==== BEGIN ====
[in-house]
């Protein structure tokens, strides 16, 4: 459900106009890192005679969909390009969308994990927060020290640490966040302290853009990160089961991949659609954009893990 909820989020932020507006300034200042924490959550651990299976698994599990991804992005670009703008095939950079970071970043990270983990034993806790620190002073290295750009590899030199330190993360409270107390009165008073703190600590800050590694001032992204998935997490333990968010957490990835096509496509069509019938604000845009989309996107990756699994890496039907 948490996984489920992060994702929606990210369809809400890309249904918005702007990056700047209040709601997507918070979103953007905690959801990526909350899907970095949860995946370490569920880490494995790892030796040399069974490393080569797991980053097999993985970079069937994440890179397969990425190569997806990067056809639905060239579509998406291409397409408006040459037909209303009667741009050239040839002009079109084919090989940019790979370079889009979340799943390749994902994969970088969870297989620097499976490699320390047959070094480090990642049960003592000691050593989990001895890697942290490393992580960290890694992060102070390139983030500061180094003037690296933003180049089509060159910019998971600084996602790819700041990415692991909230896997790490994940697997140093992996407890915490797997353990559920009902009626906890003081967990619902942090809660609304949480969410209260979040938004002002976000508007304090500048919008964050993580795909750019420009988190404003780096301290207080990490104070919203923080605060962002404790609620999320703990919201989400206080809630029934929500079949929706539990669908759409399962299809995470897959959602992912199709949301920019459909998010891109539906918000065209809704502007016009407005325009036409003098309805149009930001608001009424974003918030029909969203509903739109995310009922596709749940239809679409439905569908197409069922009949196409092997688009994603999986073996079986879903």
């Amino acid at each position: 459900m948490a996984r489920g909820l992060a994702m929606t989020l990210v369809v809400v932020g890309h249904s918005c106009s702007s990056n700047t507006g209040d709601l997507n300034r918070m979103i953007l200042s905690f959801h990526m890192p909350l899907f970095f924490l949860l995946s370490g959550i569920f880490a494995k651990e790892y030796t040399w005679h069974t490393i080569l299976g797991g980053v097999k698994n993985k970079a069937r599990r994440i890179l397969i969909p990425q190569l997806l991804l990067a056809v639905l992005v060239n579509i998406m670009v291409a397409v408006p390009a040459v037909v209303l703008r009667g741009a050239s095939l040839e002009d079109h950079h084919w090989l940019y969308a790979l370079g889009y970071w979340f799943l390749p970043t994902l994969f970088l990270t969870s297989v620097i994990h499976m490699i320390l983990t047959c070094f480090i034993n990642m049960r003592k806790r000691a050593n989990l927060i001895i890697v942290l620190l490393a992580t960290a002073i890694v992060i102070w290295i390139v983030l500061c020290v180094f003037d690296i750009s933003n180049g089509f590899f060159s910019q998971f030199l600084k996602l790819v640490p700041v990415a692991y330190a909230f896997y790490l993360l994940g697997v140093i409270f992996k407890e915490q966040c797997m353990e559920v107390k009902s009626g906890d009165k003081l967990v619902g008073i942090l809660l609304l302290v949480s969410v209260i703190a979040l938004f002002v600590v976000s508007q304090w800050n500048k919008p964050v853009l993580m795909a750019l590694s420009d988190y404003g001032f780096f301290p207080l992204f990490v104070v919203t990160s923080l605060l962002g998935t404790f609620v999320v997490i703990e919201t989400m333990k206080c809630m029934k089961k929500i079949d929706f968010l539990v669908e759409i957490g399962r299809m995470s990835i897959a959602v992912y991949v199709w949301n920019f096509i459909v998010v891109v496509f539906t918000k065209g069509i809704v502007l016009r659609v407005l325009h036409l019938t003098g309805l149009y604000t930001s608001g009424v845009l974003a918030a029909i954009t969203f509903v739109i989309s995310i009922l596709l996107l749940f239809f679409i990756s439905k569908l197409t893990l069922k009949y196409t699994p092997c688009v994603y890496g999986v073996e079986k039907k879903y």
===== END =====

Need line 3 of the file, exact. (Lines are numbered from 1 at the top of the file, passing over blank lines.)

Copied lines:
């Amino acid at each position: 459900m948490a996984r489920g909820l992060a994702m929606t989020l990210v369809v809400v932020g890309h249904s918005c106009s702007s990056n700047t507006g209040d709601l997507n300034r918070m979103i953007l200042s905690f959801h990526m890192p909350l899907f970095f924490l949860l995946s370490g959550i569920f880490a494995k651990e790892y030796t040399w005679h069974t490393i080569l299976g797991g980053v097999k698994n993985k970079a069937r599990r994440i890179l397969i969909p990425q190569l997806l991804l990067a056809v639905l992005v060239n579509i998406m670009v291409a397409v408006p390009a040459v037909v209303l703008r009667g741009a050239s095939l040839e002009d079109h950079h084919w090989l940019y969308a790979l370079g889009y970071w979340f799943l390749p970043t994902l994969f970088l990270t969870s297989v620097i994990h499976m490699i320390l983990t047959c070094f480090i034993n990642m049960r003592k806790r000691a050593n989990l927060i001895i890697v942290l620190l490393a992580t960290a002073i890694v992060i102070w290295i390139v983030l500061c020290v180094f003037d690296i750009s933003n180049g089509f590899f060159s910019q998971f030199l600084k996602l790819v640490p700041v990415a692991y330190a909230f896997y790490l993360l994940g697997v140093i409270f992996k407890e915490q966040c797997m353990e559920v107390k009902s009626g906890d009165k003081l967990v619902g008073i942090l809660l609304l302290v949480s969410v209260i703190a979040l938004f002002v600590v976000s508007q304090w800050n500048k919008p964050v853009l993580m795909a750019l590694s420009d988190y404003g001032f780096f301290p207080l992204f990490v104070v919203t990160s923080l605060l962002g998935t404790f609620v999320v997490i703990e919201t989400m333990k206080c809630m029934k089961k929500i079949d929706f968010l539990v669908e759409i957490g399962r299809m995470s990835i897959a959602v992912y991949v199709w949301n920019f096509i459909v998010v891109v496509f539906t918000k065209g069509i809704v502007l016009r659609v407005l325009h036409l019938t003098g309805l149009y604000t930001s608001g009424v845009l974003a918030a029909i954009t969203f509903v739109i989309s995310i009922l596709l996107l749940f239809f679409i990756s439905k569908l197409t893990l069922k009949y196409t699994p092997c688009v994603y890496g999986v073996e079986k039907k879903y």